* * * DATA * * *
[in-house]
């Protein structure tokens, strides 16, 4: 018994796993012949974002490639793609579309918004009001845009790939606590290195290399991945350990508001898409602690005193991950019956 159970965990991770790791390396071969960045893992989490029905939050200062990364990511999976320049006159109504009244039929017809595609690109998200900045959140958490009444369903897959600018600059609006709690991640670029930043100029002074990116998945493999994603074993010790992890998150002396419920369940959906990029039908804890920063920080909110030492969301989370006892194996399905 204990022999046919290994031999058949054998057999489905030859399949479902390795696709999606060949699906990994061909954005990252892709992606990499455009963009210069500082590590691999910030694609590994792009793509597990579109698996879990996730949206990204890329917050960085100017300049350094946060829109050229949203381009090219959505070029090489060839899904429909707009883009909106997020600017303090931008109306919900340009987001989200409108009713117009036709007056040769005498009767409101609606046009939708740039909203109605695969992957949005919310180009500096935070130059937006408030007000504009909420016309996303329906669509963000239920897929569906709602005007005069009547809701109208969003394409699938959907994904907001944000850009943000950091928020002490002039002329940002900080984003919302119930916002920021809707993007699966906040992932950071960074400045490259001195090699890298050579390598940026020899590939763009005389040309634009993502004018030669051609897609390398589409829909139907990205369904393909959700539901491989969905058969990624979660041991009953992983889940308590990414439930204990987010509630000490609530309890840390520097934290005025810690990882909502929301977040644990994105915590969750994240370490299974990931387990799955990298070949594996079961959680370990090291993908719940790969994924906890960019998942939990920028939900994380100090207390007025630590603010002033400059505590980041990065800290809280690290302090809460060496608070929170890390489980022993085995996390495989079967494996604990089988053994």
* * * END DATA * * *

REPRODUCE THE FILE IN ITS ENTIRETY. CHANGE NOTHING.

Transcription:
[in-house]
């Protein structure tokens, strides 16, 4: 018994796993012949974002490639793609579309918004009001845009790939606590290195290399991945350990508001898409602690005193991950019956 159970965990991770790791390396071969960045893992989490029905939050200062990364990511999976320049006159109504009244039929017809595609690109998200900045959140958490009444369903897959600018600059609006709690991640670029930043100029002074990116998945493999994603074993010790992890998150002396419920369940959906990029039908804890920063920080909110030492969301989370006892194996399905 204990022999046919290994031999058949054998057999489905030859399949479902390795696709999606060949699906990994061909954005990252892709992606990499455009963009210069500082590590691999910030694609590994792009793509597990579109698996879990996730949206990204890329917050960085100017300049350094946060829109050229949203381009090219959505070029090489060839899904429909707009883009909106997020600017303090931008109306919900340009987001989200409108009713117009036709007056040769005498009767409101609606046009939708740039909203109605695969992957949005919310180009500096935070130059937006408030007000504009909420016309996303329906669509963000239920897929569906709602005007005069009547809701109208969003394409699938959907994904907001944000850009943000950091928020002490002039002329940002900080984003919302119930916002920021809707993007699966906040992932950071960074400045490259001195090699890298050579390598940026020899590939763009005389040309634009993502004018030669051609897609390398589409829909139907990205369904393909959700539901491989969905058969990624979660041991009953992983889940308590990414439930204990987010509630000490609530309890840390520097934290005025810690990882909502929301977040644990994105915590969750994240370490299974990931387990799955990298070949594996079961959680370990090291993908719940790969994924906890960019998942939990920028939900994380100090207390007025630590603010002033400059505590980041990065800290809280690290302090809460060496608070929170890390489980022993085995996390495989079967494996604990089988053994």